Procurement Basics for Small Business: Debunking 5 Myths about Small Business Procurement
Procurement forms an essential part of any business – big or small. However in small business, procurement is often the last thing business owners want to think about.
Our article debunks 5 myths about small business procurement and shows why it is important for small business to make time for procurement.
Before we debunk some of the myths around small business procurement, it is best to place “small business” in context and to clarify what procurement means.
“From Little Things, Big Things Grow.” Paul Kelly and Kev Carmody
Procurement and Small business in context
“Small business” is generally accepted to be a business that employs less than 20 people.
It is a known fact that small business makes a significant impact to the economy. For example, in NSW alone, small business contributes more than $269 billion to the economy.
Between 45 and 60% of small business turnover is spent on procurement.
Taking the time to focus on small business procurement will make a real difference to small business growth and success.
Debunking 5 myths about small business procurement
Myth #1: Procurement belongs to big business only
We all do procurement in its simplest form – every time we buy stationary in our business or book a business trip.
Bigger businesses may have the luxury of dedicated procurement teams but procurement has nothing to do with the size of your business. It has to do with being business savvy on how you spend your money in order to deliver your services or sell your products.
Small business is often more resourceful and make do with far less. I have seen more creativity and smart bargaining from small business owners than I have seen in practice from many procurement teams.
However, small business does not always dedicate time to develop the right systems, strategies and plans for its procurement, as it simply does not have the right resources or the time.
As a small business owner it is important to make the time to develop and action the strategies around how we spend and where we spend our money, as it will make the difference between success and failure.
Myth #2: Procurement is about price only
Procurement considers “value for money” and price forms only one part of the overall procurement decision-making process.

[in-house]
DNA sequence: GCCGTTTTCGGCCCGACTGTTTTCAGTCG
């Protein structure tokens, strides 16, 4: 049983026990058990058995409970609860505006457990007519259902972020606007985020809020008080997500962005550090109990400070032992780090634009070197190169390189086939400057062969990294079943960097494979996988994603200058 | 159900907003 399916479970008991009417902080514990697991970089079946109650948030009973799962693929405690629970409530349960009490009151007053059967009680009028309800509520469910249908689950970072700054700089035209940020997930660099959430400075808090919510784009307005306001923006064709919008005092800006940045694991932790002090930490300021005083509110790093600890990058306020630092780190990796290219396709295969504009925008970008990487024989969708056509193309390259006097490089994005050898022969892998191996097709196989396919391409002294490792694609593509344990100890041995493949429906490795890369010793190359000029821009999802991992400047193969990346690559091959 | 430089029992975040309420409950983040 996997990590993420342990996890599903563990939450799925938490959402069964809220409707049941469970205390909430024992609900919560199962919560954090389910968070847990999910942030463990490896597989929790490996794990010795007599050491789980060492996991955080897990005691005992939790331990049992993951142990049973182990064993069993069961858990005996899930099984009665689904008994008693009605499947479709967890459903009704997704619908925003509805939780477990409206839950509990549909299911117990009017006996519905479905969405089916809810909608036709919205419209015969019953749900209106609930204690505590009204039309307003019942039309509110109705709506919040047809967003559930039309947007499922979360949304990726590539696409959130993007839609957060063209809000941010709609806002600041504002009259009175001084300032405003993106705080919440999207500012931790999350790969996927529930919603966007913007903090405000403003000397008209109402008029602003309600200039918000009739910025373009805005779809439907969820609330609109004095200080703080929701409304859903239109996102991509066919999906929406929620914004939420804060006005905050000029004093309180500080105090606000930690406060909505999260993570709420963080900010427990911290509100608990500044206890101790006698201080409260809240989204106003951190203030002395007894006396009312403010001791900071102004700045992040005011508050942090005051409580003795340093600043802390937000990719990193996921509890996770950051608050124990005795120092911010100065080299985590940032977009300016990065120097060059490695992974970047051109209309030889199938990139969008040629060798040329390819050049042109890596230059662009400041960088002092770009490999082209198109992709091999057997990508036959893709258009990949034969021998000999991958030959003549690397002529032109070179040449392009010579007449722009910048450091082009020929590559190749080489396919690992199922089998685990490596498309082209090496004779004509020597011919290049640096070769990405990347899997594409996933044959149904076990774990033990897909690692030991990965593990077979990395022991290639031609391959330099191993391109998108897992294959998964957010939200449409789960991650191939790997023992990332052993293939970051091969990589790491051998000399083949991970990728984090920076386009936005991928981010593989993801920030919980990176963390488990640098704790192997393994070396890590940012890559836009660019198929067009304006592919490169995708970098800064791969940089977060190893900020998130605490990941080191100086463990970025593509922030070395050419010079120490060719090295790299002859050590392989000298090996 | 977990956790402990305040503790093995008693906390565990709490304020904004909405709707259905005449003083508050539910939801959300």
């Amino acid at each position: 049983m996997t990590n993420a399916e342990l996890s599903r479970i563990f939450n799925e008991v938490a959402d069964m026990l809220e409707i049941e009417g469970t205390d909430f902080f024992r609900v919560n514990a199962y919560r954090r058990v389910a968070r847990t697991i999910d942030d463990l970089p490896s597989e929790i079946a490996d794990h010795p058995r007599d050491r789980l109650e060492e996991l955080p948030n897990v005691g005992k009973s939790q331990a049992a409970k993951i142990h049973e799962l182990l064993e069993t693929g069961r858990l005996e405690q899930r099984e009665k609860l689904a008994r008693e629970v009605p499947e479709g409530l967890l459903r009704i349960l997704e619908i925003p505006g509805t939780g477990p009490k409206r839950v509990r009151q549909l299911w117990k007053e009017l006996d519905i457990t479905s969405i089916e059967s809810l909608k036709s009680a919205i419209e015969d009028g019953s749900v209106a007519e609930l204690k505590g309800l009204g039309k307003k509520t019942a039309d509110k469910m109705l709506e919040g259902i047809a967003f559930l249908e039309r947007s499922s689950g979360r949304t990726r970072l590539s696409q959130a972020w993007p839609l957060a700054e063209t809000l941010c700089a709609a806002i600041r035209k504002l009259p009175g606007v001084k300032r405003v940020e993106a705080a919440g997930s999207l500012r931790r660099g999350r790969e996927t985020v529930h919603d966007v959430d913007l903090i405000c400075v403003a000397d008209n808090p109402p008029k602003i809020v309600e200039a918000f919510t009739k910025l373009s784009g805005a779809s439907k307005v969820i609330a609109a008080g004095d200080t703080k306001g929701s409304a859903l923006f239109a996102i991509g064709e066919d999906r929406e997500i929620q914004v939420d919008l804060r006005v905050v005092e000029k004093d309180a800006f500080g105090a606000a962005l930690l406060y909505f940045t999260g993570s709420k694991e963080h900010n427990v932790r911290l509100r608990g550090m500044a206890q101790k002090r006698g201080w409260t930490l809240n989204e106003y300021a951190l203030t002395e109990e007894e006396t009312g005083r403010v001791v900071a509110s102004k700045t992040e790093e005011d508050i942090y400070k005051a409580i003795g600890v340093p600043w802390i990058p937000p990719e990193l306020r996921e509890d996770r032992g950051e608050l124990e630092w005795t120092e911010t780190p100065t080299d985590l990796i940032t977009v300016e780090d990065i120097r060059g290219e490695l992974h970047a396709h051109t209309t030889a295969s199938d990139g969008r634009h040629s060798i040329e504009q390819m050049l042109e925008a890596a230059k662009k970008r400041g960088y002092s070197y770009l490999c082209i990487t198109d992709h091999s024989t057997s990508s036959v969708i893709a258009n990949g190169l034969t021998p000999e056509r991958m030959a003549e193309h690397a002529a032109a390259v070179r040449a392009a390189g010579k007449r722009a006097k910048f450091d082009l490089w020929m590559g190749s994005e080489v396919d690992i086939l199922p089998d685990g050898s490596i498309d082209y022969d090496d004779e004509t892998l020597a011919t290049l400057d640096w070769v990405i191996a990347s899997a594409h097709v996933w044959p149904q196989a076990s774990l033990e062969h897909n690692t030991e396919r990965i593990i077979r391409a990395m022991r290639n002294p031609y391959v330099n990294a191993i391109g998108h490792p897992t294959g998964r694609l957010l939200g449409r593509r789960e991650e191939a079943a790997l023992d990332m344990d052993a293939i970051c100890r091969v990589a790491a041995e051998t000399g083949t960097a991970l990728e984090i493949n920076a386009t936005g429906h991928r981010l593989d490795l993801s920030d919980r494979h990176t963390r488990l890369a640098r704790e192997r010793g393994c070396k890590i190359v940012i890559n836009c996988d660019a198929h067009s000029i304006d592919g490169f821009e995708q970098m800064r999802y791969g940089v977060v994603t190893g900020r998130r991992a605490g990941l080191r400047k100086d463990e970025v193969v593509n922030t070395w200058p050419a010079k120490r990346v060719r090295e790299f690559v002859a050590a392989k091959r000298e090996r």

Value for money means that we consider areas such as:
- cash flow,
- payment terms,
- quality and
- customer requirements
as well as price in making the final decision around what we buy, where we buy it or who we buy it from.
The procurement decision has to involve more than just the lowest price to avoid costly rework or wasting precious dollars.
Myth #3: Procurement adds no value to small business
Small business spends more than 45% of their turnover on procurement.
Using the NSW small business’ $269 billion contribution to the economy as the example, it would mean that small business spends approximately $121billion on procurement.
Even saving as little as 10% on small business procurement spend, provides small businesses in NSW with the opportunity to improve their profit margins by approximately $12billion.
Thus, when small business focuses on their small business procurement spend, it adds value to small business in the form of profit margins improvements and unlocking cash flow.
Myth #4: “Take it or leave it” is the only option for small business
I often get told by small business owners that:
- firstly, they don’t have time to negotiate and
- secondly even if they did, often they are told to “take it or leave it“.
The way to tackle this is to make sure that you take the time to develop a proper scope and get at least three quotes.
This way the “take it or leave it” businesses will realise that you have options, they are not the only fish (or maybe shark) in the pond and that you are in control of where you spend your money.
In addition, the recent Unfair Contract Terms legislation provides protection for small business against one-sided standard form contracts.
Myth #5: Small business has no buying power
Small business may not have the same buying power as big business. However, nothing stops small business from collaborating (not talking about collusion) with other small business to form buying consortiums.
For a small fee, the consortium can outsource this function to an independent third party and still gain more from buying as a consortium than as an individual small business.
Small business will thrive with key partnerships and collaboration – the consortium option allows small business to improve its buying power, free up time and negotiate better pricing and terms.
You can start small in areas such as stationary, administration, fuel and couriers.
In conclusion: Small Business Procurement
From little things, big things grow!
In small business every dollar counts and every dollar makes a difference. Time is money and the better we are at spending our money, the more time we will make available for small business.
By making time to focus on procurement and how small business spends its money, small business will create opportunity for improving its competitiveness, growing its business and ultimately becoming “big” business.
Celia Jordaan has 21 years international and corporate experience and worked in the areas of procurement, tenders, supply chain, contract management, law and risk. She works with business, procurement leaders and teams to develop and implement strategies to boost business performance, make tendering easy and improve bottom line performance.
To learn more about Celia Jordaan, please click here.